In Phoenix, a local issue required a local solution.
The city of 1.5 million people landfills about 34,000 tons of palm tree fronds each year. The material is heavy and doesn’t compost well, but it makes up about 3.4 percent of the city’s waste.
“So we will instantly move our needle if we can make this work,” said Gretchen Wolfe, a project manager at the Phoenix Community and Economic Development Department.
Using a combination of media outreach and a request for proposals, the City found and inked a deal with a company that plans to recycle the fronds into livestock feed, using trimmings from dates as a sweetener.
Wolfe spoke during the Manufacturing Recycling Markets panel at the 2016 Resource Recycling Conference in New Orleans. She was joined by Julie Rhodes, consultant and a former National Recycling Coalition (NRC) board chair and treasurer. Wolfe and Rhodes explored how two cities, Phoenix and Austin, Texas, have sought local manufacturing solutions to help divert usable material away from landfill.
Developing markets for the ‘problem children’
Phoenix wanted to find markets for the “problem children” of recycling: mattresses, carpeting, food scraps and, of course, palm fronds. The city wants to reach its goal of diverting 40 percent of material from landfill by 2020. As of late last year, it was at 20 percent.
So Phoenix issued a request for information to see what the market was interested in doing with any of these materials, Wolfe said. City staff also wanted to see which companies might be good fits for the city’s resource innovation campus, which is currently under development adjacent to a materials recovery facility (MRF), transfer station and closed landfill.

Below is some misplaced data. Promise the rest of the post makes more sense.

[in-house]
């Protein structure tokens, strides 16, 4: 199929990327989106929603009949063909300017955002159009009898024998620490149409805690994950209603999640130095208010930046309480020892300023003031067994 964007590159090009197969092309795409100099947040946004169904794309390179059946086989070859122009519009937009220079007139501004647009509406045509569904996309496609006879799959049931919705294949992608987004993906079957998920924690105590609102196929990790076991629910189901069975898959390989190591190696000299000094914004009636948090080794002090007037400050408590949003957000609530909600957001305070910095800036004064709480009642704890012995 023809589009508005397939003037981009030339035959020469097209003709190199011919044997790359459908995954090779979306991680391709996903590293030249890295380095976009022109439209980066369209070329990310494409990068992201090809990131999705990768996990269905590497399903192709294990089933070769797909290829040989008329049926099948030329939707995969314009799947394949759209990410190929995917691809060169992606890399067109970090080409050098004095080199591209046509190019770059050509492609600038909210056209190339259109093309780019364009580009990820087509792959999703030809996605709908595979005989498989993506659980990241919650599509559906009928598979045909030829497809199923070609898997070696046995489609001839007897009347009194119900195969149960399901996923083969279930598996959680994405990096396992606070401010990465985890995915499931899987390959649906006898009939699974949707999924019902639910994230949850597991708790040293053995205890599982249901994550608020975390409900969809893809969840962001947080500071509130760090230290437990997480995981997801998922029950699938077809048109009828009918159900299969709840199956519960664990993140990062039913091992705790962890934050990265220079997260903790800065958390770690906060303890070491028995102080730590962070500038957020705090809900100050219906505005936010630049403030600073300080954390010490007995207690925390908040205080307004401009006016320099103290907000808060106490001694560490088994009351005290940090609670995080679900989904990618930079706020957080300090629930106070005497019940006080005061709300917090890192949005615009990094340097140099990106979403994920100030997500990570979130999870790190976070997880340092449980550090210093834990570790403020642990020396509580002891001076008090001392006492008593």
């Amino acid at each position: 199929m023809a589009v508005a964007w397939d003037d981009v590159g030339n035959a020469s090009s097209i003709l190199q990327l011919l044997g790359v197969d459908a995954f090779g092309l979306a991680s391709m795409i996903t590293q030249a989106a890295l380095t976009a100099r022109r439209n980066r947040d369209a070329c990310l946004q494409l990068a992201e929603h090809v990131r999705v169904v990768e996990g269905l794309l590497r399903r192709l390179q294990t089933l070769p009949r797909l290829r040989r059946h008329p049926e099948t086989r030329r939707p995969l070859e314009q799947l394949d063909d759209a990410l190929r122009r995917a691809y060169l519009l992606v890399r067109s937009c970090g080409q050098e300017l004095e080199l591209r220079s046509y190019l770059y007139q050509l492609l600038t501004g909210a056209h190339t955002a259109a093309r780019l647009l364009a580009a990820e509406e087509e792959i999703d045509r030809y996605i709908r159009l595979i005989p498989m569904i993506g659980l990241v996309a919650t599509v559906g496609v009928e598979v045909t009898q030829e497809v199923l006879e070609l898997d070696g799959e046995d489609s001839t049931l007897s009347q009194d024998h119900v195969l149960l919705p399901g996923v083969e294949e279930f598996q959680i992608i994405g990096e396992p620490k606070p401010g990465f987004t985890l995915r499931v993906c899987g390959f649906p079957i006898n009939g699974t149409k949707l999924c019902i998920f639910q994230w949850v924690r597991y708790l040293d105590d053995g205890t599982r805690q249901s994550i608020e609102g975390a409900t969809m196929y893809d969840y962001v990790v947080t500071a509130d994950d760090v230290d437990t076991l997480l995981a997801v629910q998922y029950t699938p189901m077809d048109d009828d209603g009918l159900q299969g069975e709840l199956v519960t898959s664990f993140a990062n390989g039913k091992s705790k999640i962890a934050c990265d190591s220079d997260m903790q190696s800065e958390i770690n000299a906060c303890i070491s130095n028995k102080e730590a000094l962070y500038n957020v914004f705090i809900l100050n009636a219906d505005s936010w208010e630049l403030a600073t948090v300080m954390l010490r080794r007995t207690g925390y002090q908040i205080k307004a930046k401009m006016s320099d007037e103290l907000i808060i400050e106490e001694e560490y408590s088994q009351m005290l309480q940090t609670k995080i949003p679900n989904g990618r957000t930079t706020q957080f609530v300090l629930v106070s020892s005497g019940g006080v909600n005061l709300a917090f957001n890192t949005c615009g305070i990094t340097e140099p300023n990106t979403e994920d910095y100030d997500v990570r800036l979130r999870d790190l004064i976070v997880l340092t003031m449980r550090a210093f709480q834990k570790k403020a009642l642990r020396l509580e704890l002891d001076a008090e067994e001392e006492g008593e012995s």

“We didn’t know what we didn’t know,” she said. “We knew we had this really good idea about wanting to bring people here, but we wanted to understand from the market’s perspective what products were they really interested in.”
Turns out, the market didn’t appear interested in handling palm fronds. No companies suggested recovering them. Some proposed burning them for energy recovery, but the city wasn’t ready for that approach, she said.
Then, the city manager did an interview on National Public Radio and told listeners about the palm frond situation. The ideas came flooding in and, after issuing a request for proposals, the city inked a 10-year deal with a company called Palm Silage, which will build its manufacturing facility at the resource innovation campus. Phoenix will pay $12 a ton to deliver Palm Silage the fronds, saving $5 a ton compared with landfilling. At the same time, the company will pay the city rent.
Of course, not every deal can be made. One company was interested in relocating from Canada to recycle PET, but the logistical costs of operating in Phoenix would have been too high, Wolfe said. And low plastics prices set back Phoenix’s effort to find a carpet-recycling outlet, she said.
Still, the city has reached an agreement for the composting of food scraps from city facilities and the recycling of mattresses, she said. Staff are now looking to find local manufacturers with demand for PET, HDPE, mixed plastics Nos. 3-7 and paper.
Providing an affordable home for industry
Meanwhile, in Austin, city leaders recently decided to put about 100 acres of undeveloped land on an abandoned landfill site to good use.
It developed a business park devoted to local manufacturing and reuse businesses, helping the city meet its aggressive diversion goals. By 2020, the city of 885,000 aims to divert 75 percent of material away from landfill, and that number rises to 90 percent in the year 2040. In 2015, the city was at about 50 percent.
Austin employs a host of other policies and services to drive diversion, including a universal recycling ordinance, a pay-as-you-throw garbage collection rate structure, residential organics collection, a construction and demolition debris recycling ordinance and more.
But Austin Resource Recovery knew it was an island in the Lone Star State, with only a handful of other cities pushing such aggressive diversion goals. As a result, the local recycled content manufacturing wasn’t there, and distances to those markets were long, Rhodes said. Rhodes, a former city employee, delivered a presentation on behalf of Austin Resource Recovery’s director, Bob Gedert.
The program offers below-market-rate land at an important time. The city is growing fast – on average, about 100 people a day move there – driving up land prices. That’s making it harder to attract industrial businesses using recycled feedstocks.